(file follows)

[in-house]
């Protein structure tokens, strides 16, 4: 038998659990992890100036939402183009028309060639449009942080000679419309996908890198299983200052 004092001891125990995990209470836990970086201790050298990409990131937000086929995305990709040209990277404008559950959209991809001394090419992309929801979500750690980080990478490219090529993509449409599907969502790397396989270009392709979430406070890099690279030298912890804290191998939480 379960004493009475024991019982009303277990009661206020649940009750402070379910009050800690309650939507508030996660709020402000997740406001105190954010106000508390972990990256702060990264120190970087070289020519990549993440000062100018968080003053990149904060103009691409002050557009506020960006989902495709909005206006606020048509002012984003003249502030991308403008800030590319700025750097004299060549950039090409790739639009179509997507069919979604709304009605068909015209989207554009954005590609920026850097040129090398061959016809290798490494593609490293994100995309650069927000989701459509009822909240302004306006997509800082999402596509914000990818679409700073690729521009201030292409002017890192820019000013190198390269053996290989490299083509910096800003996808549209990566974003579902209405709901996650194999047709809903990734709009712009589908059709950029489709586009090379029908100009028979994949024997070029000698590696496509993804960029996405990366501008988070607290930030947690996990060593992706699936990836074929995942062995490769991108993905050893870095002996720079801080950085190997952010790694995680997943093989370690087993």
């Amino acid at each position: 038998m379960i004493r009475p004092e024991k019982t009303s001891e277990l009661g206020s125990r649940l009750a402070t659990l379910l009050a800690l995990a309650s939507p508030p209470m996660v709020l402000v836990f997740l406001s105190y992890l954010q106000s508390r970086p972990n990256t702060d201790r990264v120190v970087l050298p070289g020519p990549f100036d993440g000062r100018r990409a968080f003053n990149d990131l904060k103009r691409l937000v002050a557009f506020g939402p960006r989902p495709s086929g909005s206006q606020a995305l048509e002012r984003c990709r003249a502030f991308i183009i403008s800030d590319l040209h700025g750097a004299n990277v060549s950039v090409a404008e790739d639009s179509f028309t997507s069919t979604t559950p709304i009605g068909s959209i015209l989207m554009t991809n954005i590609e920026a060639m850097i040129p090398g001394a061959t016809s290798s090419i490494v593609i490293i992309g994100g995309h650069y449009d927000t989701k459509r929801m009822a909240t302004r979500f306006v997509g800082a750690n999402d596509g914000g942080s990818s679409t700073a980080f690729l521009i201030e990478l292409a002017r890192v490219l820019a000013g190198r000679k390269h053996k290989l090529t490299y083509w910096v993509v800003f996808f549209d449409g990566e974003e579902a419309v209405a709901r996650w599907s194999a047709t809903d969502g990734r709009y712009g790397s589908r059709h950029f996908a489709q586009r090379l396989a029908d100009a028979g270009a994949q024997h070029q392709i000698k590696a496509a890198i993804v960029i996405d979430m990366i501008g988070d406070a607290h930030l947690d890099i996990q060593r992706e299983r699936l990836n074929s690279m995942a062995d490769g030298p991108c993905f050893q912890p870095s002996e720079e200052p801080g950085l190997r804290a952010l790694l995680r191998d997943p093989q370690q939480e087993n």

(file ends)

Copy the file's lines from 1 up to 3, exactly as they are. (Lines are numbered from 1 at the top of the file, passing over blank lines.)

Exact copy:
[in-house]
């Protein structure tokens, strides 16, 4: 038998659990992890100036939402183009028309060639449009942080000679419309996908890198299983200052 004092001891125990995990209470836990970086201790050298990409990131937000086929995305990709040209990277404008559950959209991809001394090419992309929801979500750690980080990478490219090529993509449409599907969502790397396989270009392709979430406070890099690279030298912890804290191998939480 379960004493009475024991019982009303277990009661206020649940009750402070379910009050800690309650939507508030996660709020402000997740406001105190954010106000508390972990990256702060990264120190970087070289020519990549993440000062100018968080003053990149904060103009691409002050557009506020960006989902495709909005206006606020048509002012984003003249502030991308403008800030590319700025750097004299060549950039090409790739639009179509997507069919979604709304009605068909015209989207554009954005590609920026850097040129090398061959016809290798490494593609490293994100995309650069927000989701459509009822909240302004306006997509800082999402596509914000990818679409700073690729521009201030292409002017890192820019000013190198390269053996290989490299083509910096800003996808549209990566974003579902209405709901996650194999047709809903990734709009712009589908059709950029489709586009090379029908100009028979994949024997070029000698590696496509993804960029996405990366501008988070607290930030947690996990060593992706699936990836074929995942062995490769991108993905050893870095002996720079801080950085190997952010790694995680997943093989370690087993």
């Amino acid at each position: 038998m379960i004493r009475p004092e024991k019982t009303s001891e277990l009661g206020s125990r649940l009750a402070t659990l379910l009050a800690l995990a309650s939507p508030p209470m996660v709020l402000v836990f997740l406001s105190y992890l954010q106000s508390r970086p972990n990256t702060d201790r990264v120190v970087l050298p070289g020519p990549f100036d993440g000062r100018r990409a968080f003053n990149d990131l904060k103009r691409l937000v002050a557009f506020g939402p960006r989902p495709s086929g909005s206006q606020a995305l048509e002012r984003c990709r003249a502030f991308i183009i403008s800030d590319l040209h700025g750097a004299n990277v060549s950039v090409a404008e790739d639009s179509f028309t997507s069919t979604t559950p709304i009605g068909s959209i015209l989207m554009t991809n954005i590609e920026a060639m850097i040129p090398g001394a061959t016809s290798s090419i490494v593609i490293i992309g994100g995309h650069y449009d927000t989701k459509r929801m009822a909240t302004r979500f306006v997509g800082a750690n999402d596509g914000g942080s990818s679409t700073a980080f690729l521009i201030e990478l292409a002017r890192v490219l820019a000013g190198r000679k390269h053996k290989l090529t490299y083509w910096v993509v800003f996808f549209d449409g990566e974003e579902a419309v209405a709901r996650w599907s194999a047709t809903d969502g990734r709009y712009g790397s589908r059709h950029f996908a489709q586009r090379l396989a029908d100009a028979g270009a994949q024997h070029q392709i000698k590696a496509a890198i993804v960029i996405d979430m990366i501008g988070d406070a607290h930030l947690d890099i996990q060593r992706e299983r699936l990836n074929s690279m995942a062995d490769g030298p991108c993905f050893q912890p870095s002996e720079e200052p801080g950085l190997r804290a952010l790694l995680r191998d997943p093989q370690q939480e087993n």